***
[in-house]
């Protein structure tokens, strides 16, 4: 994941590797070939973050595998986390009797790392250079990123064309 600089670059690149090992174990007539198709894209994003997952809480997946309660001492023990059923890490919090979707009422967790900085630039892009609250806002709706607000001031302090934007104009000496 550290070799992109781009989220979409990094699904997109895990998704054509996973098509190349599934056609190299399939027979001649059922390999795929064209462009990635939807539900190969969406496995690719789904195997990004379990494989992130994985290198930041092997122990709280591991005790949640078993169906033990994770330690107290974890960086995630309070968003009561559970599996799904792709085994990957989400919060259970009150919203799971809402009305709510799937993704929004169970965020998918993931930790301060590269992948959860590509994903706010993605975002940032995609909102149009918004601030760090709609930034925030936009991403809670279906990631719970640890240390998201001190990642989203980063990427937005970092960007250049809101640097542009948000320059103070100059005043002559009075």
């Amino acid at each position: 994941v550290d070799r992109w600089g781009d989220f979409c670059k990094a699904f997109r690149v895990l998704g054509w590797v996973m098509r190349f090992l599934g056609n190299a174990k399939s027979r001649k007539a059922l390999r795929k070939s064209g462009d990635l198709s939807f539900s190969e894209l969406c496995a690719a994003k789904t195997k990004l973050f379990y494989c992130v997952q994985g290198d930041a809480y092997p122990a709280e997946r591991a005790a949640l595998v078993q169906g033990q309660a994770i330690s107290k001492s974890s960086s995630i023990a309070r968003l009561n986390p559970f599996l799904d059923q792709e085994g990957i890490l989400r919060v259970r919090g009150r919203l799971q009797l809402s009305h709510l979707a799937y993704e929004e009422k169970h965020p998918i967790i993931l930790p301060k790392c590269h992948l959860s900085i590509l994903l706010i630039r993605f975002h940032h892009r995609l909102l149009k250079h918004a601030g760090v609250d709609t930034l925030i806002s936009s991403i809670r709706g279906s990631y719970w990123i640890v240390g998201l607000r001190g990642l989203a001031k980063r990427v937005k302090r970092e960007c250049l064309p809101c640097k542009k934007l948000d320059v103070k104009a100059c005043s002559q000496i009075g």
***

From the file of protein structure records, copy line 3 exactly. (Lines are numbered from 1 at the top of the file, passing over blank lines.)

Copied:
């Amino acid at each position: 994941v550290d070799r992109w600089g781009d989220f979409c670059k990094a699904f997109r690149v895990l998704g054509w590797v996973m098509r190349f090992l599934g056609n190299a174990k399939s027979r001649k007539a059922l390999r795929k070939s064209g462009d990635l198709s939807f539900s190969e894209l969406c496995a690719a994003k789904t195997k990004l973050f379990y494989c992130v997952q994985g290198d930041a809480y092997p122990a709280e997946r591991a005790a949640l595998v078993q169906g033990q309660a994770i330690s107290k001492s974890s960086s995630i023990a309070r968003l009561n986390p559970f599996l799904d059923q792709e085994g990957i890490l989400r919060v259970r919090g009150r919203l799971q009797l809402s009305h709510l979707a799937y993704e929004e009422k169970h965020p998918i967790i993931l930790p301060k790392c590269h992948l959860s900085i590509l994903l706010i630039r993605f975002h940032h892009r995609l909102l149009k250079h918004a601030g760090v609250d709609t930034l925030i806002s936009s991403i809670r709706g279906s990631y719970w990123i640890v240390g998201l607000r001190g990642l989203a001031k980063r990427v937005k302090r970092e960007c250049l064309p809101c640097k542009k934007l948000d320059v103070k104009a100059c005043s002559q000496i009075g």